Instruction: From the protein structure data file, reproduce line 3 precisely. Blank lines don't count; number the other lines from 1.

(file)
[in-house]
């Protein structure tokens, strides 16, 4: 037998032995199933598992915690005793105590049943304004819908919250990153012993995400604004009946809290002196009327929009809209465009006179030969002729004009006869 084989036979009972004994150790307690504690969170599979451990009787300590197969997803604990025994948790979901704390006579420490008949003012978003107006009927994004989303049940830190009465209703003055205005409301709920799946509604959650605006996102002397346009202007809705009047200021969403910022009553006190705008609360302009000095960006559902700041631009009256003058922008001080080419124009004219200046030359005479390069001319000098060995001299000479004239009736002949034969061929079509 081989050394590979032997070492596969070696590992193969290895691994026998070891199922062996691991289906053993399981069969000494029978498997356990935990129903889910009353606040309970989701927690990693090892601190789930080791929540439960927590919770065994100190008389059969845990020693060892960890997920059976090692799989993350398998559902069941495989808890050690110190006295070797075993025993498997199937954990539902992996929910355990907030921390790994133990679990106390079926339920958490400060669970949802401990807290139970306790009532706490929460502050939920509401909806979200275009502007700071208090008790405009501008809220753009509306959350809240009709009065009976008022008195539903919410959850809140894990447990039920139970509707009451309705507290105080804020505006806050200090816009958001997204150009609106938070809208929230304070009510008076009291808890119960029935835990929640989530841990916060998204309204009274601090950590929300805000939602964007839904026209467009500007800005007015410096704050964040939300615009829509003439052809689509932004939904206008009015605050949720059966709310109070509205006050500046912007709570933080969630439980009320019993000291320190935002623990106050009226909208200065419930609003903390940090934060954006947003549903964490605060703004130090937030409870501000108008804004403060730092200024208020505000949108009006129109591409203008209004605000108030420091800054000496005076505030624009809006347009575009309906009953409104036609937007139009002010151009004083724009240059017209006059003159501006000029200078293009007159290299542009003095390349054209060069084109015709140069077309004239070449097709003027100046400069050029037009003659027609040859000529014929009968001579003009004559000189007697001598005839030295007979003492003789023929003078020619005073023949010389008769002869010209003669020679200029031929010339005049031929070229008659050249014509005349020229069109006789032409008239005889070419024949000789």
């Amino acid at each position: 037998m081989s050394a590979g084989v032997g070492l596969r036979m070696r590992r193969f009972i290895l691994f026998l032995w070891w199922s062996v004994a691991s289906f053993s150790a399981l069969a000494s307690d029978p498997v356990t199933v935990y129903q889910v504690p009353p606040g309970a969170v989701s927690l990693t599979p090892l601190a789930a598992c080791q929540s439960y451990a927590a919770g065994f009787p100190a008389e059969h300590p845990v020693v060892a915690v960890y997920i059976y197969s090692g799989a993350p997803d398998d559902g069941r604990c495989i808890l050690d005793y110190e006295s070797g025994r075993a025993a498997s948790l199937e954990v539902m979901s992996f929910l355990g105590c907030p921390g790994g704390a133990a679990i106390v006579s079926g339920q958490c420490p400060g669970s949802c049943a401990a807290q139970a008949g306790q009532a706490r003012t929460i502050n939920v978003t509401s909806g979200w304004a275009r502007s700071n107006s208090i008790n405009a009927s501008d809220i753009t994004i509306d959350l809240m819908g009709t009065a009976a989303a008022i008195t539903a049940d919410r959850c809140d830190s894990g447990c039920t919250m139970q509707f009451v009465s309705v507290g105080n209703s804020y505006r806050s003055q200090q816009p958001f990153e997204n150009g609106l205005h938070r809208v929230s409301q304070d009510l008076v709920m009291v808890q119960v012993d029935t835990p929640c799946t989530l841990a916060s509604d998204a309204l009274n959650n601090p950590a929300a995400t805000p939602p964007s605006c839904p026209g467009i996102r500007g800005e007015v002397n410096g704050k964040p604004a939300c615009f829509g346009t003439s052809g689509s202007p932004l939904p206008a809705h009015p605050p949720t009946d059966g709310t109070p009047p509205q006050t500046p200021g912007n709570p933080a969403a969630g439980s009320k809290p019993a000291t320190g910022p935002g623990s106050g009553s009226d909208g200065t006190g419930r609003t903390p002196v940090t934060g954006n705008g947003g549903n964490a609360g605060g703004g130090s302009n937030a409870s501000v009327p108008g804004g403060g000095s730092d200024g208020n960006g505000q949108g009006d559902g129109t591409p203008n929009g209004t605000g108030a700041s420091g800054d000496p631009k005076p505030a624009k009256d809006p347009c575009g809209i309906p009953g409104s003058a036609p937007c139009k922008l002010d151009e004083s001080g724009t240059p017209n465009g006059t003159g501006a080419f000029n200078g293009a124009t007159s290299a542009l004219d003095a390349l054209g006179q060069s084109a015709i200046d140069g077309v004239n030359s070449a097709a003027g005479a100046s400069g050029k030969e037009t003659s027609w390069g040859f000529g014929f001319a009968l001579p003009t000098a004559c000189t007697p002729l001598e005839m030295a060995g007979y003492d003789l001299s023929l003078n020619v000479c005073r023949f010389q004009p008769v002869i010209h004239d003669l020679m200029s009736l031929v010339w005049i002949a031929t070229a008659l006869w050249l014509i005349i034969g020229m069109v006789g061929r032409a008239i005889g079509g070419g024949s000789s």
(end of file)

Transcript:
């Amino acid at each position: 037998m081989s050394a590979g084989v032997g070492l596969r036979m070696r590992r193969f009972i290895l691994f026998l032995w070891w199922s062996v004994a691991s289906f053993s150790a399981l069969a000494s307690d029978p498997v356990t199933v935990y129903q889910v504690p009353p606040g309970a969170v989701s927690l990693t599979p090892l601190a789930a598992c080791q929540s439960y451990a927590a919770g065994f009787p100190a008389e059969h300590p845990v020693v060892a915690v960890y997920i059976y197969s090692g799989a993350p997803d398998d559902g069941r604990c495989i808890l050690d005793y110190e006295s070797g025994r075993a025993a498997s948790l199937e954990v539902m979901s992996f929910l355990g105590c907030p921390g790994g704390a133990a679990i106390v006579s079926g339920q958490c420490p400060g669970s949802c049943a401990a807290q139970a008949g306790q009532a706490r003012t929460i502050n939920v978003t509401s909806g979200w304004a275009r502007s700071n107006s208090i008790n405009a009927s501008d809220i753009t994004i509306d959350l809240m819908g009709t009065a009976a989303a008022i008195t539903a049940d919410r959850c809140d830190s894990g447990c039920t919250m139970q509707f009451v009465s309705v507290g105080n209703s804020y505006r806050s003055q200090q816009p958001f990153e997204n150009g609106l205005h938070r809208v929230s409301q304070d009510l008076v709920m009291v808890q119960v012993d029935t835990p929640c799946t989530l841990a916060s509604d998204a309204l009274n959650n601090p950590a929300a995400t805000p939602p964007s605006c839904p026209g467009i996102r500007g800005e007015v002397n410096g704050k964040p604004a939300c615009f829509g346009t003439s052809g689509s202007p932004l939904p206008a809705h009015p605050p949720t009946d059966g709310t109070p009047p509205q006050t500046p200021g912007n709570p933080a969403a969630g439980s009320k809290p019993a000291t320190g910022p935002g623990s106050g009553s009226d909208g200065t006190g419930r609003t903390p002196v940090t934060g954006n705008g947003g549903n964490a609360g605060g703004g130090s302009n937030a409870s501000v009327p108008g804004g403060g000095s730092d200024g208020n960006g505000q949108g009006d559902g129109t591409p203008n929009g209004t605000g108030a700041s420091g800054d000496p631009k005076p505030a624009k009256d809006p347009c575009g809209i309906p009953g409104s003058a036609p937007c139009k922008l002010d151009e004083s001080g724009t240059p017209n465009g006059t003159g501006a080419f000029n200078g293009a124009t007159s290299a542009l004219d003095a390349l054209g006179q060069s084109a015709i200046d140069g077309v004239n030359s070449a097709a003027g005479a100046s400069g050029k030969e037009t003659s027609w390069g040859f000529g014929f001319a009968l001579p003009t000098a004559c000189t007697p002729l001598e005839m030295a060995g007979y003492d003789l001299s023929l003078n020619v000479c005073r023949f010389q004009p008769v002869i010209h004239d003669l020679m200029s009736l031929v010339w005049i002949a031929t070229a008659l006869w050249l014509i005349i034969g020229m069109v006789g061929r032409a008239i005889g079509g070419g024949s000789s």